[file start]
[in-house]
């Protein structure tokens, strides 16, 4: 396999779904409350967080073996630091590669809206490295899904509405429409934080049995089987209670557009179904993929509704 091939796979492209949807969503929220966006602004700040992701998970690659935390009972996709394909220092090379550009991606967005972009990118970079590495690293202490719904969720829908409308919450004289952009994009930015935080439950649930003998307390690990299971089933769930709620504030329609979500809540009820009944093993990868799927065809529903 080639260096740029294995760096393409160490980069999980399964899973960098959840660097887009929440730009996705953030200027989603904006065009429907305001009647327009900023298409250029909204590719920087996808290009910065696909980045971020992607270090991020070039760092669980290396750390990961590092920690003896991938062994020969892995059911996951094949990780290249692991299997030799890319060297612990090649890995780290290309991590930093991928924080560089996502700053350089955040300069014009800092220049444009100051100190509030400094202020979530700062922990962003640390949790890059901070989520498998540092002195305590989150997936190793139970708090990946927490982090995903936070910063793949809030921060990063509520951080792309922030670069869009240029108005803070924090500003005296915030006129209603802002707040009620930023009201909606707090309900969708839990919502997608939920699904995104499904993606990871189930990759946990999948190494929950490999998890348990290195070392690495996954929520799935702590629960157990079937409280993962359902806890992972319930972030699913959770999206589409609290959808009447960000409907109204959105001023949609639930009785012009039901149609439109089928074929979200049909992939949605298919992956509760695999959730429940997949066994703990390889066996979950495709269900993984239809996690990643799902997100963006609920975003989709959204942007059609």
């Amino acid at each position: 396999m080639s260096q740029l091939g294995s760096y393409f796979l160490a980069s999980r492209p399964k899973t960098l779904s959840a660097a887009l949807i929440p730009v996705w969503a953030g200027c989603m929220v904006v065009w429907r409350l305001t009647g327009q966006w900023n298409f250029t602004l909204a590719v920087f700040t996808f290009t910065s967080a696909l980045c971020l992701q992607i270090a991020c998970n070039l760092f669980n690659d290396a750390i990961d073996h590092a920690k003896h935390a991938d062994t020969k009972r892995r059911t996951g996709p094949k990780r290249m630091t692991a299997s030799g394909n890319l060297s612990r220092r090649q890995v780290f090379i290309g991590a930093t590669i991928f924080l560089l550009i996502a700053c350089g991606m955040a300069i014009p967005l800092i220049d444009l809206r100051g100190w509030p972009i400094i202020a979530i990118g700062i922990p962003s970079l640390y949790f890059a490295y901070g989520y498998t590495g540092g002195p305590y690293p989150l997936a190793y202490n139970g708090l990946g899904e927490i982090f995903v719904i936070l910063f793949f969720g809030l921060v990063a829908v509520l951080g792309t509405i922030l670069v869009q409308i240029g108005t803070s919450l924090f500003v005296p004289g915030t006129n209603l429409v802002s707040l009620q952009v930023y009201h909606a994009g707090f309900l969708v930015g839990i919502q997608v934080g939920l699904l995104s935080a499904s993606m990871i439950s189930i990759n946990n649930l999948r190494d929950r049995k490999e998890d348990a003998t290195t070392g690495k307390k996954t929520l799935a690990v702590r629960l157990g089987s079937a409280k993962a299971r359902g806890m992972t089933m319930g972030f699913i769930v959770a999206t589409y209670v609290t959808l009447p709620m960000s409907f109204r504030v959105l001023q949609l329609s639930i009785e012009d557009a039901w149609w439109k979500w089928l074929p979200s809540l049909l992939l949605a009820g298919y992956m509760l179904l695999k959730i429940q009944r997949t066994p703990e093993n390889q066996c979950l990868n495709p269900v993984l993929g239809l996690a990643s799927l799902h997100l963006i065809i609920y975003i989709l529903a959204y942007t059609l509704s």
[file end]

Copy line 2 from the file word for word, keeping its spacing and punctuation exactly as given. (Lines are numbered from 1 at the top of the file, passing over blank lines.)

């Protein structure tokens, strides 16, 4: 396999779904409350967080073996630091590669809206490295899904509405429409934080049995089987209670557009179904993929509704 091939796979492209949807969503929220966006602004700040992701998970690659935390009972996709394909220092090379550009991606967005972009990118970079590495690293202490719904969720829908409308919450004289952009994009930015935080439950649930003998307390690990299971089933769930709620504030329609979500809540009820009944093993990868799927065809529903 080639260096740029294995760096393409160490980069999980399964899973960098959840660097887009929440730009996705953030200027989603904006065009429907305001009647327009900023298409250029909204590719920087996808290009910065696909980045971020992607270090991020070039760092669980290396750390990961590092920690003896991938062994020969892995059911996951094949990780290249692991299997030799890319060297612990090649890995780290290309991590930093991928924080560089996502700053350089955040300069014009800092220049444009100051100190509030400094202020979530700062922990962003640390949790890059901070989520498998540092002195305590989150997936190793139970708090990946927490982090995903936070910063793949809030921060990063509520951080792309922030670069869009240029108005803070924090500003005296915030006129209603802002707040009620930023009201909606707090309900969708839990919502997608939920699904995104499904993606990871189930990759946990999948190494929950490999998890348990290195070392690495996954929520799935702590629960157990079937409280993962359902806890992972319930972030699913959770999206589409609290959808009447960000409907109204959105001023949609639930009785012009039901149609439109089928074929979200049909992939949605298919992956509760695999959730429940997949066994703990390889066996979950495709269900993984239809996690990643799902997100963006609920975003989709959204942007059609």